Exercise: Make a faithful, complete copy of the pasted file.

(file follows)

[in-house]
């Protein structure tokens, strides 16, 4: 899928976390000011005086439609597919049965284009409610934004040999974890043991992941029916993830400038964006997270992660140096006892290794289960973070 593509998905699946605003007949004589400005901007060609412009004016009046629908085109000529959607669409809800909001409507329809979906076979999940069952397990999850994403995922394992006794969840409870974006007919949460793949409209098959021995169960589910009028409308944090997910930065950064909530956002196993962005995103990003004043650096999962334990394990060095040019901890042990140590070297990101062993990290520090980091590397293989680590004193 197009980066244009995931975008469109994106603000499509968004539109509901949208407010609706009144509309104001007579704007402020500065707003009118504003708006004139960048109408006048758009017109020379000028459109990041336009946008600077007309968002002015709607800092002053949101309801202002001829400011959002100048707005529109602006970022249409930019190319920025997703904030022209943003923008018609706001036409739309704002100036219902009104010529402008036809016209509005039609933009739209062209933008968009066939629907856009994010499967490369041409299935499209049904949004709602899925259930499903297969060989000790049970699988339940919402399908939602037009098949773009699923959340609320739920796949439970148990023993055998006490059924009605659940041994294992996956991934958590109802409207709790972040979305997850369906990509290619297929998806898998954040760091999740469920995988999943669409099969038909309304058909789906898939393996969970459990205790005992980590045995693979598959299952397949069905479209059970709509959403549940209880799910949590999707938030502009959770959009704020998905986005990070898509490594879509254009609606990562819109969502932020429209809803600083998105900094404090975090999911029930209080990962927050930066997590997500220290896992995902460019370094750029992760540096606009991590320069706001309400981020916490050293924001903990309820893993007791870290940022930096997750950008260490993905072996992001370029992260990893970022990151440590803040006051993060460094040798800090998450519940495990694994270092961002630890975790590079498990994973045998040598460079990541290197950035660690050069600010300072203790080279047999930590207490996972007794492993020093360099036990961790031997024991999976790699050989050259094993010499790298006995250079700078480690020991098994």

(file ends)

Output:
[in-house]
């Protein structure tokens, strides 16, 4: 899928976390000011005086439609597919049965284009409610934004040999974890043991992941029916993830400038964006997270992660140096006892290794289960973070 593509998905699946605003007949004589400005901007060609412009004016009046629908085109000529959607669409809800909001409507329809979906076979999940069952397990999850994403995922394992006794969840409870974006007919949460793949409209098959021995169960589910009028409308944090997910930065950064909530956002196993962005995103990003004043650096999962334990394990060095040019901890042990140590070297990101062993990290520090980091590397293989680590004193 197009980066244009995931975008469109994106603000499509968004539109509901949208407010609706009144509309104001007579704007402020500065707003009118504003708006004139960048109408006048758009017109020379000028459109990041336009946008600077007309968002002015709607800092002053949101309801202002001829400011959002100048707005529109602006970022249409930019190319920025997703904030022209943003923008018609706001036409739309704002100036219902009104010529402008036809016209509005039609933009739209062209933008968009066939629907856009994010499967490369041409299935499209049904949004709602899925259930499903297969060989000790049970699988339940919402399908939602037009098949773009699923959340609320739920796949439970148990023993055998006490059924009605659940041994294992996956991934958590109802409207709790972040979305997850369906990509290619297929998806898998954040760091999740469920995988999943669409099969038909309304058909789906898939393996969970459990205790005992980590045995693979598959299952397949069905479209059970709509959403549940209880799910949590999707938030502009959770959009704020998905986005990070898509490594879509254009609606990562819109969502932020429209809803600083998105900094404090975090999911029930209080990962927050930066997590997500220290896992995902460019370094750029992760540096606009991590320069706001309400981020916490050293924001903990309820893993007791870290940022930096997750950008260490993905072996992001370029992260990893970022990151440590803040006051993060460094040798800090998450519940495990694994270092961002630890975790590079498990994973045998040598460079990541290197950035660690050069600010300072203790080279047999930590207490996972007794492993020093360099036990961790031997024991999976790699050989050259094993010499790298006995250079700078480690020991098994």